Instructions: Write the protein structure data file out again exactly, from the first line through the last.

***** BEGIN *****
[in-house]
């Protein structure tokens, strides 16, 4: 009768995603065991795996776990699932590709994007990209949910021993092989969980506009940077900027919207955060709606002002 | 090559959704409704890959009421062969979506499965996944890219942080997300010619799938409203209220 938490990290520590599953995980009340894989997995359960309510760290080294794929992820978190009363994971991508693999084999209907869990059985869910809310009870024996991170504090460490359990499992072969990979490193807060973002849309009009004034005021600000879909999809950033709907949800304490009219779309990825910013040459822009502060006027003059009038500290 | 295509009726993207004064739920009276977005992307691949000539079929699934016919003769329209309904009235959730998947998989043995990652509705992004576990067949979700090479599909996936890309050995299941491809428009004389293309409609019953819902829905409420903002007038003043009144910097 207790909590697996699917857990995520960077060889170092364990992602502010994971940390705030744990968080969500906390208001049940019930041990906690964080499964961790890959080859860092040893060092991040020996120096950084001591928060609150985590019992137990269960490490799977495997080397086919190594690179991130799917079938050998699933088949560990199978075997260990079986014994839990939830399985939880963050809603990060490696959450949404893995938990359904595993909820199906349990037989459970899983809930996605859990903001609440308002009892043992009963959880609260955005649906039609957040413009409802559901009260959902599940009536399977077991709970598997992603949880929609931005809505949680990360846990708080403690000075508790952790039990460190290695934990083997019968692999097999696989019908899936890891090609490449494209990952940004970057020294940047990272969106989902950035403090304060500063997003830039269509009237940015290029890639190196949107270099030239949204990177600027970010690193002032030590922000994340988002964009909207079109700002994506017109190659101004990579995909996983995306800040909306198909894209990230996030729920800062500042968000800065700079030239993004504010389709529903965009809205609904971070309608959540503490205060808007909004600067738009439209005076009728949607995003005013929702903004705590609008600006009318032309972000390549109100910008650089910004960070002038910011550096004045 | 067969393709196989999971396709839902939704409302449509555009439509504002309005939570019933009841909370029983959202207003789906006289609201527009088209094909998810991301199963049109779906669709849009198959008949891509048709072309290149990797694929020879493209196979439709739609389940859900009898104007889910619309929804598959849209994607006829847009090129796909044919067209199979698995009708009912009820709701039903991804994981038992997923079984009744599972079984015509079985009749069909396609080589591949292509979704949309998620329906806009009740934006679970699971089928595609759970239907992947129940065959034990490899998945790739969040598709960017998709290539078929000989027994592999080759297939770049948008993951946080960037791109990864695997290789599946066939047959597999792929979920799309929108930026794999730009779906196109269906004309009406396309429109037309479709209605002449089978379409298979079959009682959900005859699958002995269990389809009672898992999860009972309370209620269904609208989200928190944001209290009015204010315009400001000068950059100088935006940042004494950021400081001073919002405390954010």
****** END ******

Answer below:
[in-house]
């Protein structure tokens, strides 16, 4: 009768995603065991795996776990699932590709994007990209949910021993092989969980506009940077900027919207955060709606002002 | 090559959704409704890959009421062969979506499965996944890219942080997300010619799938409203209220 938490990290520590599953995980009340894989997995359960309510760290080294794929992820978190009363994971991508693999084999209907869990059985869910809310009870024996991170504090460490359990499992072969990979490193807060973002849309009009004034005021600000879909999809950033709907949800304490009219779309990825910013040459822009502060006027003059009038500290 | 295509009726993207004064739920009276977005992307691949000539079929699934016919003769329209309904009235959730998947998989043995990652509705992004576990067949979700090479599909996936890309050995299941491809428009004389293309409609019953819902829905409420903002007038003043009144910097 207790909590697996699917857990995520960077060889170092364990992602502010994971940390705030744990968080969500906390208001049940019930041990906690964080499964961790890959080859860092040893060092991040020996120096950084001591928060609150985590019992137990269960490490799977495997080397086919190594690179991130799917079938050998699933088949560990199978075997260990079986014994839990939830399985939880963050809603990060490696959450949404893995938990359904595993909820199906349990037989459970899983809930996605859990903001609440308002009892043992009963959880609260955005649906039609957040413009409802559901009260959902599940009536399977077991709970598997992603949880929609931005809505949680990360846990708080403690000075508790952790039990460190290695934990083997019968692999097999696989019908899936890891090609490449494209990952940004970057020294940047990272969106989902950035403090304060500063997003830039269509009237940015290029890639190196949107270099030239949204990177600027970010690193002032030590922000994340988002964009909207079109700002994506017109190659101004990579995909996983995306800040909306198909894209990230996030729920800062500042968000800065700079030239993004504010389709529903965009809205609904971070309608959540503490205060808007909004600067738009439209005076009728949607995003005013929702903004705590609008600006009318032309972000390549109100910008650089910004960070002038910011550096004045 | 067969393709196989999971396709839902939704409302449509555009439509504002309005939570019933009841909370029983959202207003789906006289609201527009088209094909998810991301199963049109779906669709849009198959008949891509048709072309290149990797694929020879493209196979439709739609389940859900009898104007889910619309929804598959849209994607006829847009090129796909044919067209199979698995009708009912009820709701039903991804994981038992997923079984009744599972079984015509079985009749069909396609080589591949292509979704949309998620329906806009009740934006679970699971089928595609759970239907992947129940065959034990490899998945790739969040598709960017998709290539078929000989027994592999080759297939770049948008993951946080960037791109990864695997290789599946066939047959597999792929979920799309929108930026794999730009779906196109269906004309009406396309429109037309479709209605002449089978379409298979079959009682959900005859699958002995269990389809009672898992999860009972309370209620269904609208989200928190944001209290009015204010315009400001000068950059100088935006940042004494950021400081001073919002405390954010």